Monday, June 16, 2008

Monday, June 16th 2008

Summer is almost here; Father's Day has come and gone, and we look forward to time with family, vacation travel, and opportunity for growth, exploration, and creative expression.

A quick kudos for Evelyn Breit, who attained Merit Membership with the Atlanta Artists Center; our efforts and hard work do have a pay off!

There is an upcoming encaustic workshop being offered at the AAC on Saturday, July 19th. Who among you has experienced, encountered, applied this particular technique? I my self am interested in utilizing this for my current portfolio; the medium's lumiosity and depth would lend itself well to the ideas I hold in my mind's eye.
The workshop is being taught by Helen DeRamus from 10 AM until 5 PM. and the cost is $150 for AAC members, $165 for non-members.

Encaustic painting, also known as hot wax painting, involves using heated beeswax to which colored pigments are added. The liquid/paste is then applied to a surface — usually prepared wood, though canvas and other materials are often used.

The simplest encaustic mixture can be made from adding pigments to beeswax, but there are several other recipes that can be used — some containing other types of waxes, damar resin, linseed oil, or other ingredients. Pure, powdered pigments can be purchased and used, though some mixtures use oil paints or other forms of pigment.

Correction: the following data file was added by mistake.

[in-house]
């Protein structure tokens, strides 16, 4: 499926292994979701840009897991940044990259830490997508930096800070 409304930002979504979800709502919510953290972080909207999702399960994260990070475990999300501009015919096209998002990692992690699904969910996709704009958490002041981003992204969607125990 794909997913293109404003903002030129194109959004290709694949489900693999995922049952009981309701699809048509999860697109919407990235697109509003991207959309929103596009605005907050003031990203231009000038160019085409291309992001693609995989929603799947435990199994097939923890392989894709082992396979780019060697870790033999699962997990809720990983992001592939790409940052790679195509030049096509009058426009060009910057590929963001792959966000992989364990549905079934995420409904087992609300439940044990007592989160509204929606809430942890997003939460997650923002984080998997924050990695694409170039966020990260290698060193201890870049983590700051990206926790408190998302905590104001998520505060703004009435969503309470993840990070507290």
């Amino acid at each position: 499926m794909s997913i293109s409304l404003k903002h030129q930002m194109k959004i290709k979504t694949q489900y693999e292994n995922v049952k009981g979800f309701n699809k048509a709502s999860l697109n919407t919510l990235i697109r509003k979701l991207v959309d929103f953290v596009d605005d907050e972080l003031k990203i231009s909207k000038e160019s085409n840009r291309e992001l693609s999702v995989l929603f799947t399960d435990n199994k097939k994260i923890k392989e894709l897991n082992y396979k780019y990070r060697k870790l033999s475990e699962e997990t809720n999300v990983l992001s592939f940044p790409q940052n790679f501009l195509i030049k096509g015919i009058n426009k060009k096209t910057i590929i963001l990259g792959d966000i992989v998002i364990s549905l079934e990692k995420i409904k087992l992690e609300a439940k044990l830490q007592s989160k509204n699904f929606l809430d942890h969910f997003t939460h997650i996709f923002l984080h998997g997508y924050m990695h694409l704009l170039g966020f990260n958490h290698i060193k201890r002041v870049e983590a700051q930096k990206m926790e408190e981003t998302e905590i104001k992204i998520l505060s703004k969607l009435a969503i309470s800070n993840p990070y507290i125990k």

Metal tools and special brushes can be used to shape the paint before it cools, or heated metal tools can be used to manipulate the wax once it has cooled onto the surface. Today, tools such as heat lamps, heat guns, and other methods of applying heat allow artists to extend the amount of time they have to work with the material. Because wax is used as the pigment binder, encaustics can be sculpted as well as painted. Other materials can be encased or collaged into the surface, or layered, using the encaustic medium to adhere it to the surface.

Encaustic art has seen a resurgence in popularity since the 1990s with people using electric irons, hotplates and heated stylus on a variety of different surfaces including card, paper and even pottery. The iron makes producing a variety of artistic patterns elementary. However, the medium is not limited to just abstract designs, it can be used to create complex paintings, just as other media such as oil and acrylic.


The name encaustic comes from the Greek for ” burnt in ” …..

This is appropriate when considering the technique and it's specific application and creation.

I have searched for images of encaustic art but was not satisfied with what I found: the medium lends the ability to create great depth and luminosity. I will search until I find something that is worthy, or create something myself to post.

An upcoming trip to Lake Tahoe will provide ample inspiration for lanscapes, and certainly crisp luscious water with a thousands shades of blue.

Until next time, keep up the good art.
Pro Bono Creativity.

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